The Sentencing Council has launched a public consultation to help determine its future direction, balancing its priorities against limited resources. The Council is using the opportunity of its 10th anniversary to take stock of its achievements and consider where it should focus its efforts over the next 10 years.
The consultation, which will run from 10 March to 9 June 2020, is seeking views from consultees across the criminal justice system (CJS) on how it should shape and prioritise five principal areas of activity.
The Council receives many requests to develop additional guidelines. The key considerations in this area revolve around whether the Council would add more value developing new guidelines and revising existing ones; producing guidelines for higher volume or lower volume offences; or developing overarching principles or more offence specific guidelines.
Analysis and research
Analysis and research is an integral part of guideline development. It helps the Council identify whether there is a problem with sentencing, for example whether there is concern over the impact of sentencing on particular types of offenders. Research also helps the Council set sentencing ranges and determine the likely implications of a guideline. The key considerations for consultation are how this strand of work could be improved and which areas should be prioritised.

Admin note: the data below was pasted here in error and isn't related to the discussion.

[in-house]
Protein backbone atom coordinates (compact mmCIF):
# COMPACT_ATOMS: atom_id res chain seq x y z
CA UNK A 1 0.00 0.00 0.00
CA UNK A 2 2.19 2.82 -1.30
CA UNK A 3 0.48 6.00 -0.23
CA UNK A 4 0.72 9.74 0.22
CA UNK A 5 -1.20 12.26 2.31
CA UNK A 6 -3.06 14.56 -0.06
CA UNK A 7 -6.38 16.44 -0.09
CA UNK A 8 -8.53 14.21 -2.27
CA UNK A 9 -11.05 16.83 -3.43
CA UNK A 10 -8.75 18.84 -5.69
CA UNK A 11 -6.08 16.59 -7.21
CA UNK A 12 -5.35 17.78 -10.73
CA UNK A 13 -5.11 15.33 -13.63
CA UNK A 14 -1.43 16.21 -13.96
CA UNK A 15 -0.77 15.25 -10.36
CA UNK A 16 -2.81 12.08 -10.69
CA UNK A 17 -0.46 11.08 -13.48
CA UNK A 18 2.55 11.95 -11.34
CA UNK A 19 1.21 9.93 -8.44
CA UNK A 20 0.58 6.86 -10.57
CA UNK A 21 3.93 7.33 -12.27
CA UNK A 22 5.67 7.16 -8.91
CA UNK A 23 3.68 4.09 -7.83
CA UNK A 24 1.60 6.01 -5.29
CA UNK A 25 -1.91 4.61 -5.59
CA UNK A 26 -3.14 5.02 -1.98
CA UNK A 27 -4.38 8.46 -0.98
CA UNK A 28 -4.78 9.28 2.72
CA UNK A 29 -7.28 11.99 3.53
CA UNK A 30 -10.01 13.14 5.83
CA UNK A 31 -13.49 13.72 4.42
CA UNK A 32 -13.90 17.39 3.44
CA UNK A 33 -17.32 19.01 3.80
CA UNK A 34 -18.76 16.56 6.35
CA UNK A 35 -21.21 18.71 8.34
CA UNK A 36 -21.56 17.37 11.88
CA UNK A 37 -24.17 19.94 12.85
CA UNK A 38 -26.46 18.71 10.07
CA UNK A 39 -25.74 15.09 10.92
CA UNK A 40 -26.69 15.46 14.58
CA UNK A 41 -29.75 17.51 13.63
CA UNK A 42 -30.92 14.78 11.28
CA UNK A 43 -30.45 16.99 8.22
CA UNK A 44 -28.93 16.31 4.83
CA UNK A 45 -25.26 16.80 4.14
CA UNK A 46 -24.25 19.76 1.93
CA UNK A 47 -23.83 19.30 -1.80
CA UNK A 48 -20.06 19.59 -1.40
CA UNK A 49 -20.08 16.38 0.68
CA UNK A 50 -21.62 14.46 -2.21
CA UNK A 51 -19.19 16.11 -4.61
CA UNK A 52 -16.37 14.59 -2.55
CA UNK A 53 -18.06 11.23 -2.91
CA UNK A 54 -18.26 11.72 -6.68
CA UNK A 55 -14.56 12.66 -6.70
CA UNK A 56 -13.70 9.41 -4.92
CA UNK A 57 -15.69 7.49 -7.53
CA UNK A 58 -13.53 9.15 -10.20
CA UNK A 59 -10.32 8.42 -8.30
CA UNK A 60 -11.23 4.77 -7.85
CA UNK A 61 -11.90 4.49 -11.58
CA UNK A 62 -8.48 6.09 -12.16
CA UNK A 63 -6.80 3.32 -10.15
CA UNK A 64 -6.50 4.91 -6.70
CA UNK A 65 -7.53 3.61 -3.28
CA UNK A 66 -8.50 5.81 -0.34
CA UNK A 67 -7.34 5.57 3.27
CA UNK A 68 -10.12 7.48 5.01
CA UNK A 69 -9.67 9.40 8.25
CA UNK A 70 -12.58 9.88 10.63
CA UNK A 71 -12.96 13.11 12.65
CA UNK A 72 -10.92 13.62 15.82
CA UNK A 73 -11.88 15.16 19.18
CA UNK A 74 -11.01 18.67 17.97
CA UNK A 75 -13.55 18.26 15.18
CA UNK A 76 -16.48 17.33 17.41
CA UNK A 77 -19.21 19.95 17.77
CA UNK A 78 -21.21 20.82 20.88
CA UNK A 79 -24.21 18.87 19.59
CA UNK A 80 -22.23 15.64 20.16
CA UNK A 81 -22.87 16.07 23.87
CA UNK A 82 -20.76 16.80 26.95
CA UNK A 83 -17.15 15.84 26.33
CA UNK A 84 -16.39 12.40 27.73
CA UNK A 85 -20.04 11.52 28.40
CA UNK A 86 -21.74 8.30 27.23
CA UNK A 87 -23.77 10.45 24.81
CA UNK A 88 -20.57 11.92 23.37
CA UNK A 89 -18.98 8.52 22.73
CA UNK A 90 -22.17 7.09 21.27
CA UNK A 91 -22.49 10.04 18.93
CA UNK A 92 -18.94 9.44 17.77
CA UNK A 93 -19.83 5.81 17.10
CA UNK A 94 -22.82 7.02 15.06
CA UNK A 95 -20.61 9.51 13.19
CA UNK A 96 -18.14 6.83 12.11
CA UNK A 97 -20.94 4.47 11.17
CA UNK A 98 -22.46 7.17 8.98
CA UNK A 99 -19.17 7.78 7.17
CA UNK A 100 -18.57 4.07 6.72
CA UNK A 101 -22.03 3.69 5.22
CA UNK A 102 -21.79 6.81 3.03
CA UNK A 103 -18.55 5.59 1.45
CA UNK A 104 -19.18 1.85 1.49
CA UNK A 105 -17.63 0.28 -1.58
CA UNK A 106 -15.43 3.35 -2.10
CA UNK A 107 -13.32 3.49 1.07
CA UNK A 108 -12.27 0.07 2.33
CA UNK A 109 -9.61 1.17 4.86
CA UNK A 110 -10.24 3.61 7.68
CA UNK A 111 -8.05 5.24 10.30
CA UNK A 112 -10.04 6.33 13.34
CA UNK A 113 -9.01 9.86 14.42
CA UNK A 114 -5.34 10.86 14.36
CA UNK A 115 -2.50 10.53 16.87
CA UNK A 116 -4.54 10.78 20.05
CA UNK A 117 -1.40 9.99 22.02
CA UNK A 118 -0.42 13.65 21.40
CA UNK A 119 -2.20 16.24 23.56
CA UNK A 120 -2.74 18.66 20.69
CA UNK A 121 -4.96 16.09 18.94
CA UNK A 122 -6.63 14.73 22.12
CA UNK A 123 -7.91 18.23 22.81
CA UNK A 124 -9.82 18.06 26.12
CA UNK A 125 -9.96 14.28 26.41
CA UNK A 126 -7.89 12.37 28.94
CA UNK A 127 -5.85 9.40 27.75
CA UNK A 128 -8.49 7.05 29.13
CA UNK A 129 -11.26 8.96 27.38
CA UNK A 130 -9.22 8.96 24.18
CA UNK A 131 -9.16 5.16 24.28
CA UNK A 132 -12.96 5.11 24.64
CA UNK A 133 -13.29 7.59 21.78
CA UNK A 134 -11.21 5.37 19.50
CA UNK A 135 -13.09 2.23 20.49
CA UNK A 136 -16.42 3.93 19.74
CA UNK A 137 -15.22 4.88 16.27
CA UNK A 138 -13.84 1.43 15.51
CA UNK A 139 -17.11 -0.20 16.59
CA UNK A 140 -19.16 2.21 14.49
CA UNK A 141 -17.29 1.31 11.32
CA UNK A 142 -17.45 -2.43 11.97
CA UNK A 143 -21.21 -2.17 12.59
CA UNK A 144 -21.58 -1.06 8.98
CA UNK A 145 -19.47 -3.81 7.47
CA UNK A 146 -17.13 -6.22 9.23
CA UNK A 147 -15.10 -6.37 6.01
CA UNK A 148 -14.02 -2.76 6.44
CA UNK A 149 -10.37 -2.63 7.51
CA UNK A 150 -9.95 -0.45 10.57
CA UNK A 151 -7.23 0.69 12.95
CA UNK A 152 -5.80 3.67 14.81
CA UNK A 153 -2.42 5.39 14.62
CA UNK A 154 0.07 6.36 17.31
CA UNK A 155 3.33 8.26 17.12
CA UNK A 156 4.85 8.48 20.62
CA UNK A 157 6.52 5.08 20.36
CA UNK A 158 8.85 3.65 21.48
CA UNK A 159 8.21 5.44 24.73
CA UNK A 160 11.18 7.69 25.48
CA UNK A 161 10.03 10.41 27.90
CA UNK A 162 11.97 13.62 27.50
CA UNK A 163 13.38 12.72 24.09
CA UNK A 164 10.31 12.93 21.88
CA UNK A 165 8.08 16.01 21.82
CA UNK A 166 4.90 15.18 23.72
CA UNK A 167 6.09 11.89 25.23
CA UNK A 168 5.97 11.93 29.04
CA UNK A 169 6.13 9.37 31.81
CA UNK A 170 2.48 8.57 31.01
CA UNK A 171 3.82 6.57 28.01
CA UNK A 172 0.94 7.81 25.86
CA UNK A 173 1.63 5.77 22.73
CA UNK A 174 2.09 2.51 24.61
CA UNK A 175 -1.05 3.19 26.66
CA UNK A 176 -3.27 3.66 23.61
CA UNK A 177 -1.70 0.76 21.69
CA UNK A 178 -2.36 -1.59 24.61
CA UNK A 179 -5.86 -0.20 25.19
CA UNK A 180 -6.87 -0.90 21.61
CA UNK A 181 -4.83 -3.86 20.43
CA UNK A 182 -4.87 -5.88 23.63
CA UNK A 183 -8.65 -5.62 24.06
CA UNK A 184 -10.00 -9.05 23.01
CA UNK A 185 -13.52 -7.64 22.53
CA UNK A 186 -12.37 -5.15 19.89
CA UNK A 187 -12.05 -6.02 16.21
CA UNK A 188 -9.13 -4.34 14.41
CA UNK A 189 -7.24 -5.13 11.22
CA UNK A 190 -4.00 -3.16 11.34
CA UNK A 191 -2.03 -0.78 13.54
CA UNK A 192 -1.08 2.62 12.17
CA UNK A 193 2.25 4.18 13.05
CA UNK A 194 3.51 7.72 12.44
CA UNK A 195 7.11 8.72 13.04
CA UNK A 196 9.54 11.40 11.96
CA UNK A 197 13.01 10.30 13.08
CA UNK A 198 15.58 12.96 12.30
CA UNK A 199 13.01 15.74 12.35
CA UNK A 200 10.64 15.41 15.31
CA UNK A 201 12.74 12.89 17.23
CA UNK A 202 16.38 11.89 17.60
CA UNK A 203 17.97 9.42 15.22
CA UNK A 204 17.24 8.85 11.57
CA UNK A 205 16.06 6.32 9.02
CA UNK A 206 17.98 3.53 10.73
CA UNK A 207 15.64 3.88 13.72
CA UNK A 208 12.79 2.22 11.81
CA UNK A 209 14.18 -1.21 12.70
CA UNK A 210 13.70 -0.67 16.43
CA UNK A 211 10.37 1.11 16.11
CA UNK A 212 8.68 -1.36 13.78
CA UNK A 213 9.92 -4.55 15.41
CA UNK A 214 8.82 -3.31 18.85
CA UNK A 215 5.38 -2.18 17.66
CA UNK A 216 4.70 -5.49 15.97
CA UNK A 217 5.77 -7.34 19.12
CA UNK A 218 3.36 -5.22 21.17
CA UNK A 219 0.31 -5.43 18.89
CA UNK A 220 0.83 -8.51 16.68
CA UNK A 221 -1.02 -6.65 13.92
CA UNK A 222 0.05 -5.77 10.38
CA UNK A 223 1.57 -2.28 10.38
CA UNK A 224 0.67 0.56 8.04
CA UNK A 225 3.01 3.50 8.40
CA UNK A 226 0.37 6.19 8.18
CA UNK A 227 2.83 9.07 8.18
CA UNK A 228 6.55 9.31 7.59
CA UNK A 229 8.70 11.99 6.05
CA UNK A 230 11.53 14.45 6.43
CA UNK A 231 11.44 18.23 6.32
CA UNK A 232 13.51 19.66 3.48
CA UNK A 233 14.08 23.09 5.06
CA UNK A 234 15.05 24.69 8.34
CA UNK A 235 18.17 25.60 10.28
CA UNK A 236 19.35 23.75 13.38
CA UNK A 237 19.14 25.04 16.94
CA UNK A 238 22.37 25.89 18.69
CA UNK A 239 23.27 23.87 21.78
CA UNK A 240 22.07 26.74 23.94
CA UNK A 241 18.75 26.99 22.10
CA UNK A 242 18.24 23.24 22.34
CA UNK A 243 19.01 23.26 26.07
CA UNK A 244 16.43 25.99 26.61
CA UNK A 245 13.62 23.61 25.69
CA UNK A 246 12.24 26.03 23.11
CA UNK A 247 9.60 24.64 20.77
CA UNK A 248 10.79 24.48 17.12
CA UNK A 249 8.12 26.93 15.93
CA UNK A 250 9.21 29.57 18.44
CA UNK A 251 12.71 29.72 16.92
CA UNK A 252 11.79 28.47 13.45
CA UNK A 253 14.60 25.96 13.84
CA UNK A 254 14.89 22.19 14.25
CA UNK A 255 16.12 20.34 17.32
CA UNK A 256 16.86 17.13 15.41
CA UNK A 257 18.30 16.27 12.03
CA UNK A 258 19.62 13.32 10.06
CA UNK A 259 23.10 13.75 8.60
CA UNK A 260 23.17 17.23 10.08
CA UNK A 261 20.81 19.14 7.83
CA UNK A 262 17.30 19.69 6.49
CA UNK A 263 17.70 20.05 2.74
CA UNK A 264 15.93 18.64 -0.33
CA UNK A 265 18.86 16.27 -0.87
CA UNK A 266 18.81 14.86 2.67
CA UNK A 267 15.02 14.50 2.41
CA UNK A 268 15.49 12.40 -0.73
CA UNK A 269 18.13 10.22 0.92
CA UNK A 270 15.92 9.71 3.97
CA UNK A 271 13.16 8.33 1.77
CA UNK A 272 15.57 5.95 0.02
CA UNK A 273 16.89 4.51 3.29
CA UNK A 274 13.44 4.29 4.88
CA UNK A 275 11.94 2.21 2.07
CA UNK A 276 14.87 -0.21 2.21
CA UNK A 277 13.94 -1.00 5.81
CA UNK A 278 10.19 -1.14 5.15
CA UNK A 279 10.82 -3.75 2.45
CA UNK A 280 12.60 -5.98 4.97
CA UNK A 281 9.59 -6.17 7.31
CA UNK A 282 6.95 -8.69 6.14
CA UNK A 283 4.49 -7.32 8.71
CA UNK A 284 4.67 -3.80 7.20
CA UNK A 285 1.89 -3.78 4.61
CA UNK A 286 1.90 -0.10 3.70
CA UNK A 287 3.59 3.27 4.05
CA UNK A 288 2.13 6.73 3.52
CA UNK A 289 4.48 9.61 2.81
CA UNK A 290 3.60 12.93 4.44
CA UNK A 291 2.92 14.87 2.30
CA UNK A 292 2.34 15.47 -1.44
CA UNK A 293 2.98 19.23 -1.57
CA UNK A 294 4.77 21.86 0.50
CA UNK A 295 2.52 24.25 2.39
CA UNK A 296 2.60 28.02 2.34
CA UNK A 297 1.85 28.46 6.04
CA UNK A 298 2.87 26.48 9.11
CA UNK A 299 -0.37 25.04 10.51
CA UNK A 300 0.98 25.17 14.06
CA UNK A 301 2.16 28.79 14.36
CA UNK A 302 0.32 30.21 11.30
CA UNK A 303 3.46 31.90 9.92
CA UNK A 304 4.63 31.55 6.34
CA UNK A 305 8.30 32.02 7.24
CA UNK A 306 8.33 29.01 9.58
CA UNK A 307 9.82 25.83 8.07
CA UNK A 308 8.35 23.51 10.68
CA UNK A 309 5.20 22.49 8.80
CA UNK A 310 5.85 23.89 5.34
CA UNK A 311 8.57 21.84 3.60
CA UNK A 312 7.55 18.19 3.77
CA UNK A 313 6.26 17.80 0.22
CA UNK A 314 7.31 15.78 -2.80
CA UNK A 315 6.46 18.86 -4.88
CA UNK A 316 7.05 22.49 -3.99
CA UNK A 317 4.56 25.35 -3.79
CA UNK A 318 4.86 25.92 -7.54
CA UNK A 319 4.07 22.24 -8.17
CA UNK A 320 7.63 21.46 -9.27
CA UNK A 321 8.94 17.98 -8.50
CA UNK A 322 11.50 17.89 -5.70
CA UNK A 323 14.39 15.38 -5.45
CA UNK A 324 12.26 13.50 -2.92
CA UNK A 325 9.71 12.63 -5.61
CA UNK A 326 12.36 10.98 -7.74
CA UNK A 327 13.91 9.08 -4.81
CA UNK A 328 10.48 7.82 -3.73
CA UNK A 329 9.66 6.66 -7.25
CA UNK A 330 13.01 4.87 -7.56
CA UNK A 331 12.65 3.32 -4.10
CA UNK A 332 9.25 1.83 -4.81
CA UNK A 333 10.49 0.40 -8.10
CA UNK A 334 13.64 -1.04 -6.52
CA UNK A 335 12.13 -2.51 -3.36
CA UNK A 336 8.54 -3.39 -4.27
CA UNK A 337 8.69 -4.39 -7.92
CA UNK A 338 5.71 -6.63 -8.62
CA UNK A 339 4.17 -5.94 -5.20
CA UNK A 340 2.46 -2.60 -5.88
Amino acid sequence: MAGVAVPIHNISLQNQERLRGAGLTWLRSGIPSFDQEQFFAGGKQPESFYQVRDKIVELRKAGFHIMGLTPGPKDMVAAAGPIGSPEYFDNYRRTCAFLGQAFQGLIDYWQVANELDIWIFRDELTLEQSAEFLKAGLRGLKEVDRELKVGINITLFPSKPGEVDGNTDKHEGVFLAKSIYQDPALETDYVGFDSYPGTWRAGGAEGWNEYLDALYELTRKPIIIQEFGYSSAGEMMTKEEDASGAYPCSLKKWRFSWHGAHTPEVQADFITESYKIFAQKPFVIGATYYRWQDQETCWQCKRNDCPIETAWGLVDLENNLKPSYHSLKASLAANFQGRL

Promoting public confidence
The Council has a duty, when developing guidelines, to have regard to the need to promote public confidence in the CJS. The Council has interpreted this duty as an obligation to take active steps to promote public confidence in the CJS, and particularly in sentencing. We will be asking consultees to help us consider: to what extent the Council should be responsible for promoting public confidence and which areas of activity we could most usefully pursue.
Cost and effectiveness of sentencing
The Council also has a duty to have regard to the cost of different sentences and their relative effectiveness in preventing reoffending. The key considerations are whether the Council has sufficiently addressed this duty, whether there are broader issues we should consider and whether additional research should be carried out on the effectiveness of sentencing.
How the Council works
The Council is required to consult on draft guidelines before producing the definitive versions. We consult routinely, especially among sentencers and those who work in criminal justice. The key considerations are how the Council can improve the process for regular respondents, whether there are organisations or people we should be reaching but are not, and whether we should provide additional materials to help guideline users.